Legendary Florida State University football coach Bobby Bowden died Sunday morning at age 91, about two weeks after announcing he had a terminal illness.
University President John Thrasher recounted knowing the larger-than-life coach for years, describing Bowden as an “incredible” man known as much for his quick wit and humor as for his investment in the lives of athletes he coached.
“Coach Bowden impacted the college football scene tremendously, but he also impacted lives. And not just football players, he impacted lives all over this country. Anybody who met Bobby Bowden understood what a genuine, honest, sincere person he was. A person of faith, and a person of great leadership,” Thrasher, who is retiring as president next week, said Sunday.
As Bowden over the years led what Thrasher called the “gold standard” of college football programs, the university as a whole saw a boost in stature, including from an academic standpoint, the president said.
“I think the front porch for a lot of people is athletics, and it was for Florida State --- still is by the way. But he did, he incrementally increased the value of coming to Florida State University. I think a lot of young people probably said, ‘That’s a good place to go,’” said Thrasher, who earned his bachelor’s and law degrees from the Tallahassee school.
Thrasher, a former speaker of the Florida House who was a perennial advocate for FSU in the Legislature, recalled Bowden once sending him a signed football made out to “Speaker John.” Thrasher also laughed when telling a story about Bowden asking during a meeting with Thrasher whether the then-lawmaker could get the football program an airplane through the Legislature.
Born in Birmingham, Ala., in 1929, Bowden landed his first head-coaching job at the University of West Virginia in 1970. Bowden took over as head coach of a struggling Seminoles team in 1976 and built the program into a powerhouse during 34 years at the helm until his retirement in 2009.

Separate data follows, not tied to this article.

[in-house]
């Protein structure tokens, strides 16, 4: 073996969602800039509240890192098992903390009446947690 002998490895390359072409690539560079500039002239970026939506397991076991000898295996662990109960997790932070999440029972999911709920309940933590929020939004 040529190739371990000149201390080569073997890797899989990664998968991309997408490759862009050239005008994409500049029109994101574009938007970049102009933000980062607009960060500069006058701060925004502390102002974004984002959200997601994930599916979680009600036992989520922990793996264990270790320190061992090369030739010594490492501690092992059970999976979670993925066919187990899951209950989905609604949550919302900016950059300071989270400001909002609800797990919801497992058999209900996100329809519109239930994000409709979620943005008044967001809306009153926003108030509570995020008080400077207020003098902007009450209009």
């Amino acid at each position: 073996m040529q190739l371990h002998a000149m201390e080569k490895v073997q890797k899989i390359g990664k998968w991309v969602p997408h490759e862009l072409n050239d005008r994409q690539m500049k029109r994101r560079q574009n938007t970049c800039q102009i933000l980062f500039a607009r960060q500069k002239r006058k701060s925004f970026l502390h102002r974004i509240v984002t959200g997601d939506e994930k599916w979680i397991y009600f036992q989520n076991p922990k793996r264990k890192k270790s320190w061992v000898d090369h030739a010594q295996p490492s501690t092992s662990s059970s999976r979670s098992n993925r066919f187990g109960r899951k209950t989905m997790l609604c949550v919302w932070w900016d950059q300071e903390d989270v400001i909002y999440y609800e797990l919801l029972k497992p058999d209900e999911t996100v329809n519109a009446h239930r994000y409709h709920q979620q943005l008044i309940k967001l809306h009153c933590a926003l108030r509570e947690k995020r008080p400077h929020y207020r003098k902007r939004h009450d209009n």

He led FSU to two national championships and 12 Atlantic Coast Conference championships and was inducted into the College Football Hall of Fame in 2006.
Bowden issued a statement last month about having a terminal illness. While the statement did not detail the illness, numerous media outlets later quoted his son Terry as saying that Bowden had pancreatic cancer.
In the statement in July, Bobby Bowden focused on his family and his faith.
“I’ve always tried to serve God’s purpose for my life, on and off the field, and I am prepared for what is to come.
My wife, Ann, and our family have been life’s greatest blessing. I am at peace,” he said.
Even in his final years, the retired coach maintained a presence in the FSU football program. In October, current coach Mike Norvell told reporters Bowden remained connected to the program, including speaking with players and staff. Former Seminole football players spanning decades went on social media Sunday to share photos and stories of playing for Bowden.
“That’s what he did, he went out and recruited those kinds of young men, and he molded them in a way that allowed them to be successful. Both on the football field, certainly, but also in life. And that to me is a legacy he leaves,” Thrasher said.
To Thrasher, his longtime friend is an example of living a full life, and in football vernacular, leaving it all on the field.
“What a great man, what a great life. We all talk about lives well-lived,” Thrasher said of Bowden. “If you open the book and find that definition, his would be there. We love him, we’ll miss him.”
Bowden will lie in honor in the Florida Capitol rotunda from 10 a.m to 1 p.m. Friday and will lie in repose in the university’s Moore Athletic Center from 2 p.m to 7 p.m. A funeral service open to the public will be held at the Donald L. Tucker Civic Center at 11 a.m. Saturday.
Bowden also will lie in repose Sunday at his alma mater, Samford
University in Birmingham. A family-only burial service will be held in Trussville, Ala., according to FSU.